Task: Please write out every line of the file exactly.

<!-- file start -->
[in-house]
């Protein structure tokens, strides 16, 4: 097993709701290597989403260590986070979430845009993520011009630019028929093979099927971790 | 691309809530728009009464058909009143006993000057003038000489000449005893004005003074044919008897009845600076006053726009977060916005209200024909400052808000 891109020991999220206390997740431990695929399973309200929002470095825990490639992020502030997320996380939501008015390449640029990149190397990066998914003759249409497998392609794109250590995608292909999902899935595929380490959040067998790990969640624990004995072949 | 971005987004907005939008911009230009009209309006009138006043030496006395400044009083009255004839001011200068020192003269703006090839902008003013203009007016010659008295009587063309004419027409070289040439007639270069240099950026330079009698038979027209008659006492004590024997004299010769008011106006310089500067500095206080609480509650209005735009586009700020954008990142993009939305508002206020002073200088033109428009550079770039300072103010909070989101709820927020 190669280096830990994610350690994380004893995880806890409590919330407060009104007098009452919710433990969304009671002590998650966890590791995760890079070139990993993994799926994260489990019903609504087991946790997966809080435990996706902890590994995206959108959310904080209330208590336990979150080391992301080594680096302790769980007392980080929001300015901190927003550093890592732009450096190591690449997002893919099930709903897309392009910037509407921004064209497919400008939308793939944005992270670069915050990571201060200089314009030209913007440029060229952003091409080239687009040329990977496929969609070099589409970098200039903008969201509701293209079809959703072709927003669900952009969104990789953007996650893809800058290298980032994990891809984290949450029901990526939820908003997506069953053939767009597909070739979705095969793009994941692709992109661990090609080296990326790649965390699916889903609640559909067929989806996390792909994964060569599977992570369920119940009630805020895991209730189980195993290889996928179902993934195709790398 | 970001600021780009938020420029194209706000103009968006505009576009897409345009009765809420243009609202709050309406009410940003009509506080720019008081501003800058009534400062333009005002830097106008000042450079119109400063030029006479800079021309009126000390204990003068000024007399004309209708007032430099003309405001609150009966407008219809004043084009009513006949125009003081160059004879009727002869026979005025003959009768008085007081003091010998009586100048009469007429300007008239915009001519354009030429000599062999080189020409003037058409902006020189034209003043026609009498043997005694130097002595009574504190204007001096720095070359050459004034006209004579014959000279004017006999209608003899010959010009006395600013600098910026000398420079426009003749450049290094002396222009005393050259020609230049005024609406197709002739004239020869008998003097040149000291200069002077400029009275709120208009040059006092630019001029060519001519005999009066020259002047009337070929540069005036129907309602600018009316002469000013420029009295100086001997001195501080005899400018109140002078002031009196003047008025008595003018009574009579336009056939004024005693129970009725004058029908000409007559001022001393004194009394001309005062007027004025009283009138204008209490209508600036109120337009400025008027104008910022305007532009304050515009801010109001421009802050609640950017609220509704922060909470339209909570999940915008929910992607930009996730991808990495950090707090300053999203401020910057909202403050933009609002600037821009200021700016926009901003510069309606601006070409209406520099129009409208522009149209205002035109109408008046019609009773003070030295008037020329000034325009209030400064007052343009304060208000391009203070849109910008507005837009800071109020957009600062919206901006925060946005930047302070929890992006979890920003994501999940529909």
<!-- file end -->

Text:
[in-house]
């Protein structure tokens, strides 16, 4: 097993709701290597989403260590986070979430845009993520011009630019028929093979099927971790 | 691309809530728009009464058909009143006993000057003038000489000449005893004005003074044919008897009845600076006053726009977060916005209200024909400052808000 891109020991999220206390997740431990695929399973309200929002470095825990490639992020502030997320996380939501008015390449640029990149190397990066998914003759249409497998392609794109250590995608292909999902899935595929380490959040067998790990969640624990004995072949 | 971005987004907005939008911009230009009209309006009138006043030496006395400044009083009255004839001011200068020192003269703006090839902008003013203009007016010659008295009587063309004419027409070289040439007639270069240099950026330079009698038979027209008659006492004590024997004299010769008011106006310089500067500095206080609480509650209005735009586009700020954008990142993009939305508002206020002073200088033109428009550079770039300072103010909070989101709820927020 190669280096830990994610350690994380004893995880806890409590919330407060009104007098009452919710433990969304009671002590998650966890590791995760890079070139990993993994799926994260489990019903609504087991946790997966809080435990996706902890590994995206959108959310904080209330208590336990979150080391992301080594680096302790769980007392980080929001300015901190927003550093890592732009450096190591690449997002893919099930709903897309392009910037509407921004064209497919400008939308793939944005992270670069915050990571201060200089314009030209913007440029060229952003091409080239687009040329990977496929969609070099589409970098200039903008969201509701293209079809959703072709927003669900952009969104990789953007996650893809800058290298980032994990891809984290949450029901990526939820908003997506069953053939767009597909070739979705095969793009994941692709992109661990090609080296990326790649965390699916889903609640559909067929989806996390792909994964060569599977992570369920119940009630805020895991209730189980195993290889996928179902993934195709790398 | 970001600021780009938020420029194209706000103009968006505009576009897409345009009765809420243009609202709050309406009410940003009509506080720019008081501003800058009534400062333009005002830097106008000042450079119109400063030029006479800079021309009126000390204990003068000024007399004309209708007032430099003309405001609150009966407008219809004043084009009513006949125009003081160059004879009727002869026979005025003959009768008085007081003091010998009586100048009469007429300007008239915009001519354009030429000599062999080189020409003037058409902006020189034209003043026609009498043997005694130097002595009574504190204007001096720095070359050459004034006209004579014959000279004017006999209608003899010959010009006395600013600098910026000398420079426009003749450049290094002396222009005393050259020609230049005024609406197709002739004239020869008998003097040149000291200069002077400029009275709120208009040059006092630019001029060519001519005999009066020259002047009337070929540069005036129907309602600018009316002469000013420029009295100086001997001195501080005899400018109140002078002031009196003047008025008595003018009574009579336009056939004024005693129970009725004058029908000409007559001022001393004194009394001309005062007027004025009283009138204008209490209508600036109120337009400025008027104008910022305007532009304050515009801010109001421009802050609640950017609220509704922060909470339209909570999940915008929910992607930009996730991808990495950090707090300053999203401020910057909202403050933009609002600037821009200021700016926009901003510069309606601006070409209406520099129009409208522009149209205002035109109408008046019609009773003070030295008037020329000034325009209030400064007052343009304060208000391009203070849109910008507005837009800071109020957009600062919206901006925060946005930047302070929890992006979890920003994501999940529909």